14. Rational maps It is often the case that we are given a variety X and a morphism defined on an open subset U of X. As open sets in the Zariski topology are very large, it is natural to view this as
More informationDedekind Domains. Mathematics 601
Dedekind Domains Mathematics 601 In this note we prove several facts about Dedekind domains that we will use in the course of proving the RiemannRoch theorem. The main theorem shows that if K/F is a finite
More information4. Images of Varieties Given a morphism f : X Y of quasiprojective varieties, a basic question might be to ask what is the image of a closed subset
4. Images of Varieties Given a morphism f : X Y of quasiprojective varieties, a basic question might be to ask what is the image of a closed subset Z X. Replacing X by Z we might as well assume that Z
More information12. Linear systems Theorem Let X be a scheme over a ring A. (1) If φ: X P n A is an Amorphism then L = φ O P n
12. Linear systems Theorem 12.1. Let X be a scheme over a ring A. (1) If φ: X P n A is an Amorphism then L = φ O P n A (1) is an invertible sheaf on X, which is generated by the global sections s 0, s
More informationLECTURE Affine Space & the Zariski Topology. It is easy to check that Z(S)=Z((S)) with (S) denoting the ideal generated by elements of S.
LECTURE 10 1. Affine Space & the Zariski Topology Definition 1.1. Let k a field. Take S a set of polynomials in k[t 1,..., T n ]. Then Z(S) ={x k n f(x) =0, f S}. It is easy to check that Z(S)=Z((S)) with
More informationMATH 233B, FLATNESS AND SMOOTHNESS.
MATH 233B, FLATNESS AND SMOOTHNESS. The discussion of smooth morphisms is one place were Hartshorne doesn t do a very good job. Here s a summary of this week s material. I ll also insert some (optional)
More information1. Valuative Criteria Specialization vs being closed
1. Valuative Criteria 1.1. Specialization vs being closed Proposition 1.1 (Specialization vs Closed). Let f : X Y be a quasicompact Smorphisms, and let Z X be closed nonempty. 1) For every z Z there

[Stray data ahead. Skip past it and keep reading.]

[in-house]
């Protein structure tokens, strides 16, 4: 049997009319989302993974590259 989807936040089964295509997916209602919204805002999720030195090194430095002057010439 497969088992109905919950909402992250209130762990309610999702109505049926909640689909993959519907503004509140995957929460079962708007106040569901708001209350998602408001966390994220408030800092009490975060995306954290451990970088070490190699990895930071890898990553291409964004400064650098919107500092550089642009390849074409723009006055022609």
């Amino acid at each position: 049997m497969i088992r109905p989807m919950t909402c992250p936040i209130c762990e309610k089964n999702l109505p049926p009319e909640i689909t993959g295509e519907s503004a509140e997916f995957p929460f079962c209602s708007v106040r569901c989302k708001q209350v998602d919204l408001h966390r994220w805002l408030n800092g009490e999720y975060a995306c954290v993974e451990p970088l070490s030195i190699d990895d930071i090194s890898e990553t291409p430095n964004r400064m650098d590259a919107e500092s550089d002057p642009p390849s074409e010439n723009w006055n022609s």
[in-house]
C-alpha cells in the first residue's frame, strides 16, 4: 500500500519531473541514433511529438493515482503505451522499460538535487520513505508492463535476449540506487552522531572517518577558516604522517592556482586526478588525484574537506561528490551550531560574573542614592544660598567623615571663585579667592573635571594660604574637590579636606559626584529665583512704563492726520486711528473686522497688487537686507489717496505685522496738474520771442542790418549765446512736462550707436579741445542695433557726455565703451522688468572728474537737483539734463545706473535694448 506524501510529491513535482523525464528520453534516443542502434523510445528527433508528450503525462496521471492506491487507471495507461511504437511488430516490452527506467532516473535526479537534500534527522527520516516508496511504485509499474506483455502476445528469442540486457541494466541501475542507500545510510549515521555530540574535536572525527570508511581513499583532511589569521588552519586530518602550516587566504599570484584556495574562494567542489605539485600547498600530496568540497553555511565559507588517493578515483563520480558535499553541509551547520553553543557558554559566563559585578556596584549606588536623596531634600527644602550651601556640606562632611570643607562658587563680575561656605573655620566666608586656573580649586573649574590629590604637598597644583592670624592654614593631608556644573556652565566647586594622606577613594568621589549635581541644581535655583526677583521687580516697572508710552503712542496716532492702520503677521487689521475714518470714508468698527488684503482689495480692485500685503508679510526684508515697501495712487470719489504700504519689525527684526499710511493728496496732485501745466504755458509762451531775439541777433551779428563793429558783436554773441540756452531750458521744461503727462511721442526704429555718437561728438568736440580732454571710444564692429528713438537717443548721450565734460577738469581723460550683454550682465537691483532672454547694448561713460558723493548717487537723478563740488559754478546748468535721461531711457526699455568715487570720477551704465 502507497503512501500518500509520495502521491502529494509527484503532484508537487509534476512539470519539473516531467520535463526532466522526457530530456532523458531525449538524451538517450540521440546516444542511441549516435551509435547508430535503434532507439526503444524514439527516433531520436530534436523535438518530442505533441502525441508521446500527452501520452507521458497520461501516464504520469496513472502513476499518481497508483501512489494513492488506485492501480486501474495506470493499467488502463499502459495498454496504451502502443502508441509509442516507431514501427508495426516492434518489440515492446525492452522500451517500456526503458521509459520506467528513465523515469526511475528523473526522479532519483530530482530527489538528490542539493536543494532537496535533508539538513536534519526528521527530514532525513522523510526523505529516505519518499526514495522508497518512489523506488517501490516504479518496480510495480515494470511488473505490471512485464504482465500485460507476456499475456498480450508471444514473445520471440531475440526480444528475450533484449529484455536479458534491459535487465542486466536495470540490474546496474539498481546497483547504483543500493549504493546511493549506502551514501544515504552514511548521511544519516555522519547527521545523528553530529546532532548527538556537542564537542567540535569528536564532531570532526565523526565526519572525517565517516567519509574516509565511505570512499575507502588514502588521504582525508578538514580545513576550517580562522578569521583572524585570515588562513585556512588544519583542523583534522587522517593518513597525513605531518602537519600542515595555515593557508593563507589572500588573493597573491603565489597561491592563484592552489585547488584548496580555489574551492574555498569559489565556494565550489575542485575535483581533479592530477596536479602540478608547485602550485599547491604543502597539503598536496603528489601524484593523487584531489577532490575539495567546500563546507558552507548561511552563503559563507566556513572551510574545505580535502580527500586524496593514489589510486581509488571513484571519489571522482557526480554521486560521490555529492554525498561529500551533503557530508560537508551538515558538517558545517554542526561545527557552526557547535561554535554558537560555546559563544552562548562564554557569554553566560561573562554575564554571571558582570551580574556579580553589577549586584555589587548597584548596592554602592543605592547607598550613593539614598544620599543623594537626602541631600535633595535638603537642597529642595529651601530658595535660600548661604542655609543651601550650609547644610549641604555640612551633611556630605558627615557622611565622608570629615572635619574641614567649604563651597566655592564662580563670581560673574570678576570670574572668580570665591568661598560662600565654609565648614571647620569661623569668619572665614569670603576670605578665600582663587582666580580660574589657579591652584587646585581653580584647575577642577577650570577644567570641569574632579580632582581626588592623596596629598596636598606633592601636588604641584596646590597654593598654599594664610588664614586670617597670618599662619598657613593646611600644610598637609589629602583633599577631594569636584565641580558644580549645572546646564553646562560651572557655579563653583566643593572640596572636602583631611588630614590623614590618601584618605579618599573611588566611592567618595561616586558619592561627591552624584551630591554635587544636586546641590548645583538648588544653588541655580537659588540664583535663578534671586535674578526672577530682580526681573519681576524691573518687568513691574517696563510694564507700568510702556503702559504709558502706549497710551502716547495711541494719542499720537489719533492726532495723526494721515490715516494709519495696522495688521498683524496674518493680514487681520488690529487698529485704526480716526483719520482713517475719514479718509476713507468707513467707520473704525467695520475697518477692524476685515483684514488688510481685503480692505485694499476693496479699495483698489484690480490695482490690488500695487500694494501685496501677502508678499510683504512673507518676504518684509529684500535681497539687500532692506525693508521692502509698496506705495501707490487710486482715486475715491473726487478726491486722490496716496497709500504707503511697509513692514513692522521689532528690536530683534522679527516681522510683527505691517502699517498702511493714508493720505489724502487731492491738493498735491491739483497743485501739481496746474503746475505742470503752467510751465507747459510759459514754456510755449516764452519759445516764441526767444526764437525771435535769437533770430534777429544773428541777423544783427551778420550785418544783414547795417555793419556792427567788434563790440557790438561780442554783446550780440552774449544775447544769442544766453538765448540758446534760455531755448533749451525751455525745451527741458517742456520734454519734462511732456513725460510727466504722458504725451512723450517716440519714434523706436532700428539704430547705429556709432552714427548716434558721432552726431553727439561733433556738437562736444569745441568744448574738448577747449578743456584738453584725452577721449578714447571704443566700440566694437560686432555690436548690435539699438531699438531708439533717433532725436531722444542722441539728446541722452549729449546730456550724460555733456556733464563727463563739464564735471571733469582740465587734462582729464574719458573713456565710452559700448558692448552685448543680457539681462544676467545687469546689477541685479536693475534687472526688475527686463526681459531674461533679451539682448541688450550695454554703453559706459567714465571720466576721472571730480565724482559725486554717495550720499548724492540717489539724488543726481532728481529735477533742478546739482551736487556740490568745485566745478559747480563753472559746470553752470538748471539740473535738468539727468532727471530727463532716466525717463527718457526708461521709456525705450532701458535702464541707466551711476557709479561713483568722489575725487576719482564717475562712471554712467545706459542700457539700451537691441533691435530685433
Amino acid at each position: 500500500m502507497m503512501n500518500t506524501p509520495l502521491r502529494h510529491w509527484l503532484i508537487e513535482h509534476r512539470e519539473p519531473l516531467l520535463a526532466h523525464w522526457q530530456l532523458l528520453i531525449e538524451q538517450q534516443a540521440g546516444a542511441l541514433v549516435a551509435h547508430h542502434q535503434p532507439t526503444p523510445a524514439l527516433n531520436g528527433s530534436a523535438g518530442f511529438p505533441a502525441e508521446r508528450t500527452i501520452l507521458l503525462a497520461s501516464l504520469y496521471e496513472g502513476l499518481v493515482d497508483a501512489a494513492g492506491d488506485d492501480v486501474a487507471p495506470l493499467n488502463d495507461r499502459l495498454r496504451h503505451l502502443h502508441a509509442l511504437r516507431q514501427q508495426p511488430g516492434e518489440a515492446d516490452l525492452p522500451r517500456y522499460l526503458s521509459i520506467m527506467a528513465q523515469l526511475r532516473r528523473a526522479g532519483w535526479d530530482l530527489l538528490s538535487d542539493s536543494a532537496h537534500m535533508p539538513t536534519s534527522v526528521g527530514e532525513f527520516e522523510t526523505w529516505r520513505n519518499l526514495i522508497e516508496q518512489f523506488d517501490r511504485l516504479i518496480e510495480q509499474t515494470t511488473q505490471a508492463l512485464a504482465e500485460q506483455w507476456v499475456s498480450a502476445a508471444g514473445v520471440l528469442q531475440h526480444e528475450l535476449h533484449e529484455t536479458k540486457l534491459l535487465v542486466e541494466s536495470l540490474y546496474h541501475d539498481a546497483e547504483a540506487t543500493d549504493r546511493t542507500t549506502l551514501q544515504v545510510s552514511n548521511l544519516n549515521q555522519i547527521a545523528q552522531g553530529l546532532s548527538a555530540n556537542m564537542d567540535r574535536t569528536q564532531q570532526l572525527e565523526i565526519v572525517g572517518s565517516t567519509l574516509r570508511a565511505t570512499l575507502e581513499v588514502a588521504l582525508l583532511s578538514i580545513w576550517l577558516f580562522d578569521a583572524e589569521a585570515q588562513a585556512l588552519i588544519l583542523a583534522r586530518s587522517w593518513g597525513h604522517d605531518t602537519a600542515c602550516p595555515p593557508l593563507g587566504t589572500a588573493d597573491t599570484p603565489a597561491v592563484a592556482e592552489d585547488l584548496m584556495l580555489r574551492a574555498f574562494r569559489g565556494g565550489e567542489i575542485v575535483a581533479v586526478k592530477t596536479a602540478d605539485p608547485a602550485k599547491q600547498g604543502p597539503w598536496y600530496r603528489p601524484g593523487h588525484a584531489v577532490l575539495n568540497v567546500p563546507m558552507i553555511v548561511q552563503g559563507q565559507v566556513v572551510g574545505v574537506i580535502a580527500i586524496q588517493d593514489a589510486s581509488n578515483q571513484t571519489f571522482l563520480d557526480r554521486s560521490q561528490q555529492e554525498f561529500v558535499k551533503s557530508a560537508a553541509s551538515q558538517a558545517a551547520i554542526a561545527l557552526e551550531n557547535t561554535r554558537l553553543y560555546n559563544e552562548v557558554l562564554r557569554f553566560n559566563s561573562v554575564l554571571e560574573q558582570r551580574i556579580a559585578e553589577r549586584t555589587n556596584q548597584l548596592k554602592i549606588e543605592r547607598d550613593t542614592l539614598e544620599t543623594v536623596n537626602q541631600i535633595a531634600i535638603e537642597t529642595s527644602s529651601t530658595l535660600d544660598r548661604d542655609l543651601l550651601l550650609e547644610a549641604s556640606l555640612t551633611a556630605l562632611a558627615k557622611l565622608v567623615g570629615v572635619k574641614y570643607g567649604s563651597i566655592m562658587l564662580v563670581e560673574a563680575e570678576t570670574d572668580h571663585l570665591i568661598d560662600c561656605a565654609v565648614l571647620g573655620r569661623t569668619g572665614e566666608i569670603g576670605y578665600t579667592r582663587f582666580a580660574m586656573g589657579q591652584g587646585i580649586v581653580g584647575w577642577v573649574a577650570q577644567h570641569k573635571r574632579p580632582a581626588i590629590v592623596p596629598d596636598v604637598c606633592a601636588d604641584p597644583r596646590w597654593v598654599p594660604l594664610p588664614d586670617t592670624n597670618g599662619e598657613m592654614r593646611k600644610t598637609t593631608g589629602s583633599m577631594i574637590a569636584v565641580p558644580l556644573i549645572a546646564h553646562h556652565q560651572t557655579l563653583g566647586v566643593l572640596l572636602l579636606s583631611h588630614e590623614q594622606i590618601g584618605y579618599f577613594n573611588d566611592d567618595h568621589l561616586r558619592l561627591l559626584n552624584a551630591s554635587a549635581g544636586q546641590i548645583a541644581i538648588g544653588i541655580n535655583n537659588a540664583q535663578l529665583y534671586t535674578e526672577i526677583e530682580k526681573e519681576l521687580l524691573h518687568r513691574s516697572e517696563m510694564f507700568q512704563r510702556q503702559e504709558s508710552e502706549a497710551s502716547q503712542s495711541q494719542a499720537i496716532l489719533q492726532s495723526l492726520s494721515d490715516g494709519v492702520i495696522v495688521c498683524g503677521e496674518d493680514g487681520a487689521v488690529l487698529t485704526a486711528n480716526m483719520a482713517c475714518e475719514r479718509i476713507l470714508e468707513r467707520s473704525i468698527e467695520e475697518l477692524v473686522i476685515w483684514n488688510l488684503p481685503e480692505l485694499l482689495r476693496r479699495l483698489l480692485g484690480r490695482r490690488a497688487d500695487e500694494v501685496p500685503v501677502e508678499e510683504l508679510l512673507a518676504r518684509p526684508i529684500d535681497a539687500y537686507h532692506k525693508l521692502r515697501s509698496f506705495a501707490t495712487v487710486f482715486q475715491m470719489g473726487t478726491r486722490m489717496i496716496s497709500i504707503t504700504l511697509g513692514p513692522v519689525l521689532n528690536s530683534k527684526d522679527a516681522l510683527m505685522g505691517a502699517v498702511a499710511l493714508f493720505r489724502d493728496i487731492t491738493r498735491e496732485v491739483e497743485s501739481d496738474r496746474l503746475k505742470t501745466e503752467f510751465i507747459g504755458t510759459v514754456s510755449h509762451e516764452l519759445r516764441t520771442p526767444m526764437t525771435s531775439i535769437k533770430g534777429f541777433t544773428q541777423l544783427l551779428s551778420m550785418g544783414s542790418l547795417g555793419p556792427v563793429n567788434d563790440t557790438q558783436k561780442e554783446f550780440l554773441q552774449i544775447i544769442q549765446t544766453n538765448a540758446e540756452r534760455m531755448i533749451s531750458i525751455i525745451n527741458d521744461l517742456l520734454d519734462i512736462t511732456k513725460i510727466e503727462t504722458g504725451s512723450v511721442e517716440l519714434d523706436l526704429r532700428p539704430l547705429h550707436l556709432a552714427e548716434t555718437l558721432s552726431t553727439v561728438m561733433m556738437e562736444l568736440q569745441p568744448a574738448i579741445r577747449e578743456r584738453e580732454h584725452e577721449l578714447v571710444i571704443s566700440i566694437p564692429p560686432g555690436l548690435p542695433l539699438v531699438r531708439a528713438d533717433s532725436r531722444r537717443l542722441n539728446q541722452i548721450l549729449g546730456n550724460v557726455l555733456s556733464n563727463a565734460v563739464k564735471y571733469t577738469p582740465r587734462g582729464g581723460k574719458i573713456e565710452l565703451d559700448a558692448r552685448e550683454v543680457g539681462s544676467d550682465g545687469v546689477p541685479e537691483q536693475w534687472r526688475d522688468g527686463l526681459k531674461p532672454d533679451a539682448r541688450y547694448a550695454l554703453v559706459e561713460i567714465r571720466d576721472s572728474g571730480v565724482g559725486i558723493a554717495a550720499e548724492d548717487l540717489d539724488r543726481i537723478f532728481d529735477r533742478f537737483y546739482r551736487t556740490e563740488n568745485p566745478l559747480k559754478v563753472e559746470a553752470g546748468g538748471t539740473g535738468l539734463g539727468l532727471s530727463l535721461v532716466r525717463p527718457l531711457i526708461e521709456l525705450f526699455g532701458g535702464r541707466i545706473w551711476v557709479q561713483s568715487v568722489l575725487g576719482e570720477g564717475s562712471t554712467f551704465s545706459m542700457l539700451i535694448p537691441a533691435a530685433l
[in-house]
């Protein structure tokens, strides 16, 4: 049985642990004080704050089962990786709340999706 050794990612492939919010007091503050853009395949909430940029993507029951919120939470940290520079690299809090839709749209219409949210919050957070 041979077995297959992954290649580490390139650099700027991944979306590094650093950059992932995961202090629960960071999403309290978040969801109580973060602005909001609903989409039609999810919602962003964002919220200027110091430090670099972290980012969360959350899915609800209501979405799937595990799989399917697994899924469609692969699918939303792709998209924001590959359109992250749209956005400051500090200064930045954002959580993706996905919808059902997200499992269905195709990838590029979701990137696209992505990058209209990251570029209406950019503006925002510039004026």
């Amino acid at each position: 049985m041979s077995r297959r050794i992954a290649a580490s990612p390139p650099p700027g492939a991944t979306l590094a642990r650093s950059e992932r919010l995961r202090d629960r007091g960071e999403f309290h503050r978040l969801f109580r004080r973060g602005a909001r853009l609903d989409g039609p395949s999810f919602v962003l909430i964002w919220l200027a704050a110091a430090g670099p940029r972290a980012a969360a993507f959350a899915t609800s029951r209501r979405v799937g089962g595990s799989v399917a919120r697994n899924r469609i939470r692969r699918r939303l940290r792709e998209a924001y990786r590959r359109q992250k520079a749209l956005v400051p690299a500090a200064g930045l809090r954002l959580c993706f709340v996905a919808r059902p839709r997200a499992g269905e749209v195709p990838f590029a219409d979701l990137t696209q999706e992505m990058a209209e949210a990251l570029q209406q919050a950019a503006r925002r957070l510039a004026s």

More informationYuriy Drozd. Intriduction to Algebraic Geometry. Kaiserslautern 1998/99
Yuriy Drozd Intriduction to Algebraic Geometry Kaiserslautern 1998/99 CHAPTER 1 Affine Varieties 1.1. Ideals and varieties. Hilbert s Basis Theorem Let K be an algebraically closed field. We denote by
More informationAlgebraic Geometry I Lectures 14 and 15
Algebraic Geometry I Lectures 14 and 15 October 22, 2008 Recall from the last lecture the following correspondences {points on an affine variety Y } {maximal ideals of A(Y )} SpecA A P Z(a) maximal ideal
More information4.4 Noetherian Rings
4.4 Noetherian Rings Recall that a ring A is Noetherian if it satisfies the following three equivalent conditions: (1) Every nonempty set of ideals of A has a maximal element (the maximal condition); (2)
More informationInstitutionen för matematik, KTH.
Institutionen för matematik, KTH. Contents 7 Affine Varieties 1 7.1 The polynomial ring....................... 1 7.2 Hypersurfaces........................... 1 7.3 Ideals...............................
More informationLECTURE 7: STABLE RATIONALITY AND DECOMPOSITION OF THE DIAGONAL
LECTURE 7: STABLE RATIONALITY AND DECOMPOSITION OF THE DIAGONAL In this lecture we discuss a criterion for nonstablerationality based on the decomposition of the diagonal in the Chow group. This criterion
More informationAPPENDIX 3: AN OVERVIEW OF CHOW GROUPS
APPENDIX 3: AN OVERVIEW OF CHOW GROUPS We review in this appendix some basic definitions and results that we need about Chow groups. For details and proofs we refer to [Ful98]. In particular, we discuss
More informationALGEBRAIC GEOMETRY COURSE NOTES, LECTURE 2: HILBERT S NULLSTELLENSATZ.